Tuesday, September 24, 2013

Custody Orders in Child Care

Warring parents are one of the most difficult challenges faced by child care providers.  Each parent wants what they feel is best for their child, but they don’t always agree.  This can make for a very challenging situation for the provider.  But, the worst part can come in at child pick-up time or when a parent is requesting information about the child.  Who, exactly, is authorized to pick up the child or receive information?  

The first thing is to make sure that you have the most current custody order on file and an understanding with each parent that they will provide you with any updates to the custody order.  We have each parent initial and date the custody order to demonstrate that they are in agreement that this is the most recent order.  If there is no custody order in effect, we have the parents write out the custody and share of information arrangements to which they have both agreed and have both initial and date it.

Then make sure that the staff member who is handling the custody order knows what it means and what to do with it.  We have a Custody Order Policy to help our staff know what to do and a Custody Order Summary Form to synthesize the details of the custody order and make the arrangements clear for all staff members.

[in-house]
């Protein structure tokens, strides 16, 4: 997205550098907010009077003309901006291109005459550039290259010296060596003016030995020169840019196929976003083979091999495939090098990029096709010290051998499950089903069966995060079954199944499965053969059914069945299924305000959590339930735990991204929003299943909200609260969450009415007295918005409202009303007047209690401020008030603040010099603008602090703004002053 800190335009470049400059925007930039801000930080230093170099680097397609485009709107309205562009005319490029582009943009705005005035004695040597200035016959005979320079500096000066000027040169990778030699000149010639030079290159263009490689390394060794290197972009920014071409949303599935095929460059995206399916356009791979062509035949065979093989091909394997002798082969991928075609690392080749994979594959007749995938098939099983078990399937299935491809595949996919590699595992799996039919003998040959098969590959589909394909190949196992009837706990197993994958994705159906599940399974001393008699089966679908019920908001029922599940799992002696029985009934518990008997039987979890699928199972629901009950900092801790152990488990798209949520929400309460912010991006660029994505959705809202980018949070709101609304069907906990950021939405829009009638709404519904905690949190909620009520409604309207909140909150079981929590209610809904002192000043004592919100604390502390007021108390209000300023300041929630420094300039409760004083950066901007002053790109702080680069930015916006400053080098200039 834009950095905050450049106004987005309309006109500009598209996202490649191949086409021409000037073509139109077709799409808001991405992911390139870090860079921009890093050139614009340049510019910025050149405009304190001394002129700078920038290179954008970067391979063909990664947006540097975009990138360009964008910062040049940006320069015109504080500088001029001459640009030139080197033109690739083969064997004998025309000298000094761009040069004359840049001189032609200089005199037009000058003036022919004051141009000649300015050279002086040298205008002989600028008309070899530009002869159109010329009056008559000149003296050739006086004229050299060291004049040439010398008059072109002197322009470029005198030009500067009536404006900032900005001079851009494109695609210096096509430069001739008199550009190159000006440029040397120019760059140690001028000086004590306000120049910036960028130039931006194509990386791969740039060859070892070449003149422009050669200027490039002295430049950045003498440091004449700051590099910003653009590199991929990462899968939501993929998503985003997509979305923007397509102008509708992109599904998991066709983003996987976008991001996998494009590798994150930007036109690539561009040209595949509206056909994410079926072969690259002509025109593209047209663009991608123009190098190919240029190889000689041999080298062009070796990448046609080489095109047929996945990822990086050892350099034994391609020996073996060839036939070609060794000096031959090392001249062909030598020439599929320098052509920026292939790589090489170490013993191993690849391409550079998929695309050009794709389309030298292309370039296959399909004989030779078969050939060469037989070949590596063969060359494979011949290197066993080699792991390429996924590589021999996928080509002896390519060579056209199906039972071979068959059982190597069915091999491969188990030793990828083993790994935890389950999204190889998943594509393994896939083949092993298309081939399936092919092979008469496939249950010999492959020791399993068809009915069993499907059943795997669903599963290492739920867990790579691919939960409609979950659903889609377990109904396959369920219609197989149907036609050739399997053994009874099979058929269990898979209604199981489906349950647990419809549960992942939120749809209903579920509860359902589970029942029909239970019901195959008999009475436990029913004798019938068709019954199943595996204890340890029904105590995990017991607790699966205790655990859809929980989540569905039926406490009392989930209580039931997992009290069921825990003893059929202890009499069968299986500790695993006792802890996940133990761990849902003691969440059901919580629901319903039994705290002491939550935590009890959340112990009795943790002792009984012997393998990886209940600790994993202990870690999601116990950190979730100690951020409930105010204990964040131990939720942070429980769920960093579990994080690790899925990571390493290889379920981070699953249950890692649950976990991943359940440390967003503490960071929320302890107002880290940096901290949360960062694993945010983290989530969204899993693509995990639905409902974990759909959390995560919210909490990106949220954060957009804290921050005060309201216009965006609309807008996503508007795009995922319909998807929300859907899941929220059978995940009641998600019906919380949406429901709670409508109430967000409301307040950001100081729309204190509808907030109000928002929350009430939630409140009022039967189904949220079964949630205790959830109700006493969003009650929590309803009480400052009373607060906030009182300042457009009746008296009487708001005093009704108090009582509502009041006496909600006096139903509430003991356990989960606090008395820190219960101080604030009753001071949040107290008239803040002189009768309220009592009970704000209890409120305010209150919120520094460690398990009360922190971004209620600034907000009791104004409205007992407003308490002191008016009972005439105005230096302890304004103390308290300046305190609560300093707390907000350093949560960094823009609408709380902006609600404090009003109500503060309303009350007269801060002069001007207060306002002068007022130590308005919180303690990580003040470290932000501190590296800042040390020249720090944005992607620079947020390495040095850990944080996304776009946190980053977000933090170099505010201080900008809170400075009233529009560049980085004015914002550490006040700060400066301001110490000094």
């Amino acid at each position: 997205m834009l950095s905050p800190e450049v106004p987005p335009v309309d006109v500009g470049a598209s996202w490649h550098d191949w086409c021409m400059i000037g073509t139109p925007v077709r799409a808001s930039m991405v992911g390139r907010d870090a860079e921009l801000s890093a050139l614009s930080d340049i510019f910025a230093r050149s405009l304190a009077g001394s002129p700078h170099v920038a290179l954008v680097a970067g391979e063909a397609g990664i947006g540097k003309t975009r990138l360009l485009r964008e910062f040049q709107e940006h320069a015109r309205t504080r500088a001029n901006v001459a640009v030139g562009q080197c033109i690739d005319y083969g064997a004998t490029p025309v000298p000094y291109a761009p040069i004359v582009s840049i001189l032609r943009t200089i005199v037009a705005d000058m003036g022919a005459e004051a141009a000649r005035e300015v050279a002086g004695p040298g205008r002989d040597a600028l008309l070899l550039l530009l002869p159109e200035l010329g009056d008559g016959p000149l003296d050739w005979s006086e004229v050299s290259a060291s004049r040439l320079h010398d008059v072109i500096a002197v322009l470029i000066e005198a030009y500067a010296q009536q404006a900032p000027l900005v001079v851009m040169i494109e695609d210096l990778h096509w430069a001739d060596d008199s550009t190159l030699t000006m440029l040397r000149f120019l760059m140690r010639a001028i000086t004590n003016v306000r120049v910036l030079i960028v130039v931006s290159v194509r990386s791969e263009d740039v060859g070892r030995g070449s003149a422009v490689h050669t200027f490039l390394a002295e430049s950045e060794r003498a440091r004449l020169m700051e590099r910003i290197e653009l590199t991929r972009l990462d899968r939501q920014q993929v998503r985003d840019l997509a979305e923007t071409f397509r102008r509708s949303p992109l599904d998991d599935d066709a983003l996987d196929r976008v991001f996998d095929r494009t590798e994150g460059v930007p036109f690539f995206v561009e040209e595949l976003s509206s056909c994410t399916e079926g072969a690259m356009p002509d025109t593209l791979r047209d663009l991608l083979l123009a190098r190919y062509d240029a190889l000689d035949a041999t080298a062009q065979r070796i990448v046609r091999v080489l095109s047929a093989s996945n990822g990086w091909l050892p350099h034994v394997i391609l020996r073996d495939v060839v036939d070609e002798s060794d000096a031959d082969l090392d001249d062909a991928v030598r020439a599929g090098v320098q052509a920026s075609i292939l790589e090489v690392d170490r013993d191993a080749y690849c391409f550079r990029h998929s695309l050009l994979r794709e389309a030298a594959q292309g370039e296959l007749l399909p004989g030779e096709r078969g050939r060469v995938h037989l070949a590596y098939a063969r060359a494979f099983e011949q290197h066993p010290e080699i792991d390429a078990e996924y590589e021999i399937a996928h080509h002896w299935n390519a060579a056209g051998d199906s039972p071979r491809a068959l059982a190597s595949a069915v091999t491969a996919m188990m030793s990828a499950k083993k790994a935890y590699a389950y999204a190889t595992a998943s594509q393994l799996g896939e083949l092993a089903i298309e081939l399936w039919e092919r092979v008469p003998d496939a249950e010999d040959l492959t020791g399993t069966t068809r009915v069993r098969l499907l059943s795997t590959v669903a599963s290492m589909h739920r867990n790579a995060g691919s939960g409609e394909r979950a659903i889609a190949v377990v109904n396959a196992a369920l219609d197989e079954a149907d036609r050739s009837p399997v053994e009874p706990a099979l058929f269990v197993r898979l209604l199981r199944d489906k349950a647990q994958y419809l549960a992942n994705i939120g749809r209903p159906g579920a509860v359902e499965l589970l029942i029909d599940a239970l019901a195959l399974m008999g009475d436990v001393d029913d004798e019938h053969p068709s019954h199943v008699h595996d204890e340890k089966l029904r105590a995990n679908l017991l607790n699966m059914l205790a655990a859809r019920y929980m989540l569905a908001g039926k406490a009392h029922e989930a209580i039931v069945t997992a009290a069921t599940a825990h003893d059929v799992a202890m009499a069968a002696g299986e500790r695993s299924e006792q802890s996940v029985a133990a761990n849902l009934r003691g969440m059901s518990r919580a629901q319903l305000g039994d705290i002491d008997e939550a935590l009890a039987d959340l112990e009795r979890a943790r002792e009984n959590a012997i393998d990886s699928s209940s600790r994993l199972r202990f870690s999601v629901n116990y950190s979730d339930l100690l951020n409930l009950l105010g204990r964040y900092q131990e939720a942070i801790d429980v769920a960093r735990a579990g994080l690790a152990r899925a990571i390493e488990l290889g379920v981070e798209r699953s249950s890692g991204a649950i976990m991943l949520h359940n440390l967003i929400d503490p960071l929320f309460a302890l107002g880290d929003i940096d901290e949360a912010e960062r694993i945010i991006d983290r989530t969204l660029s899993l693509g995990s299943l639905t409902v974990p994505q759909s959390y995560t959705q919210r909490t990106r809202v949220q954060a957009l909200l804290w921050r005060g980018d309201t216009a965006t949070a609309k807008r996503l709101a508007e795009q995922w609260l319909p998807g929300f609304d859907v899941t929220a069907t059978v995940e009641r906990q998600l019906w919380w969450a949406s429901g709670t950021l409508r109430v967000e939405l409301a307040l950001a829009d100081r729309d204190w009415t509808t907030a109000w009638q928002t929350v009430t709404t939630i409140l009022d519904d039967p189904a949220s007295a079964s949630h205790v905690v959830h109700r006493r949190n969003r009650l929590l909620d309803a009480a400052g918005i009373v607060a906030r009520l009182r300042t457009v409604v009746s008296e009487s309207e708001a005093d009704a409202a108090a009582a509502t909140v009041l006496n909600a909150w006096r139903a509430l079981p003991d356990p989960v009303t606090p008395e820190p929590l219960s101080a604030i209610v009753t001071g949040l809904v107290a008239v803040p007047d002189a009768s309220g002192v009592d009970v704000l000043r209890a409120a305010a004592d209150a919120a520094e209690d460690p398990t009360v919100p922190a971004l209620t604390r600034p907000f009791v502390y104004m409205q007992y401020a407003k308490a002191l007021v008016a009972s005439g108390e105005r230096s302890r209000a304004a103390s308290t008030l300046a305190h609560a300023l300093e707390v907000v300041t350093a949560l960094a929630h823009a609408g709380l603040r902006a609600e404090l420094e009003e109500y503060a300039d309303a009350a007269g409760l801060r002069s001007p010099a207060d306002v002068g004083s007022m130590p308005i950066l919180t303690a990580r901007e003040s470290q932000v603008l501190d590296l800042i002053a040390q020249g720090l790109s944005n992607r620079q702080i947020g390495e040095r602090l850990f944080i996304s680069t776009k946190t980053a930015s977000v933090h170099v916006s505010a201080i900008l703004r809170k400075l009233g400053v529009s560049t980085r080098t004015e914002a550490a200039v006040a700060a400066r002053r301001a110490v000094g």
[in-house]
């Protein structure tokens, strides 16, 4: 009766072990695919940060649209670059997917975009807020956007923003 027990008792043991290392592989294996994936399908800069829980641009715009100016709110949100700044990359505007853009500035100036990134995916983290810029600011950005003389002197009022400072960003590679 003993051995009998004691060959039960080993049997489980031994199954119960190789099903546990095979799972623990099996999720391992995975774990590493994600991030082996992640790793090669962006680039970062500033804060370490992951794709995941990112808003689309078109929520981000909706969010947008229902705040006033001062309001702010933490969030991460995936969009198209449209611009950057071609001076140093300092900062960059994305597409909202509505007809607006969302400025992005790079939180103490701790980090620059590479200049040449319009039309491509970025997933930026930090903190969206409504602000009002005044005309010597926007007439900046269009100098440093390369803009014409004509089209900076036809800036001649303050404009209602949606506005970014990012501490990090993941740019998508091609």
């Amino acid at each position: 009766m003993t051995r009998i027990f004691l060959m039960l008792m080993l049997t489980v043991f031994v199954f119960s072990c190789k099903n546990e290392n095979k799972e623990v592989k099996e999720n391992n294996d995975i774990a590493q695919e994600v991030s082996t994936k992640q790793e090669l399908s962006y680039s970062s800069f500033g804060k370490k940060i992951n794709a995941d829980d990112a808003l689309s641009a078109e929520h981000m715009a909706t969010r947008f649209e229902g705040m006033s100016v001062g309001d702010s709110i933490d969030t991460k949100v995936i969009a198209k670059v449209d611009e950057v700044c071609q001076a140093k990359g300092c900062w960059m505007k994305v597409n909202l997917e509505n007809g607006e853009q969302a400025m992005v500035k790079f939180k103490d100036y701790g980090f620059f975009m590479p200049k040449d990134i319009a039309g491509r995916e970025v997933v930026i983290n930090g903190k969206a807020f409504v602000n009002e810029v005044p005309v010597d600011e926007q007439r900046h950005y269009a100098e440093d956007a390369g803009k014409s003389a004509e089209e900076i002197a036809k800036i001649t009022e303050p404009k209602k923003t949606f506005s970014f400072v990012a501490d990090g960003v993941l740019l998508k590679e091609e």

Custody Orders may include:

  • Shared or Joint Custody:  Each parent has some court ordered visitation with the child.  In this situation, each parent retains equal rights to the access of information and decision-making regarding the child.
  • Sole or Exclusive Custody: The non-custodial parent might or might not have some visitation arrangement.  However, regardless of visitation, one parent is given the sole or exclusive right to access information and make decisions regarding the child. 
  • No Contact Order: One or both parents may be ordered by the court to have no contact with the child. While it may seem unfair, keep in mind that there is always a compelling reason why a parent’s parental rights have been modified by a court.  It is critical that all staff know these orders are in place, what the order states, who is allowed to pick up the child, who is ordered no contact, etc.  

And, finally, even though it seems obvious, make sure that the custody order is for the correct child.  We had a parent provide us a custody order to gain access to a child’s file, but the order was for the other two children of hers that we had in care.  It was an oversight on her part (I think), but fortunately, our staff caught the error and realized that they could not release the information.  

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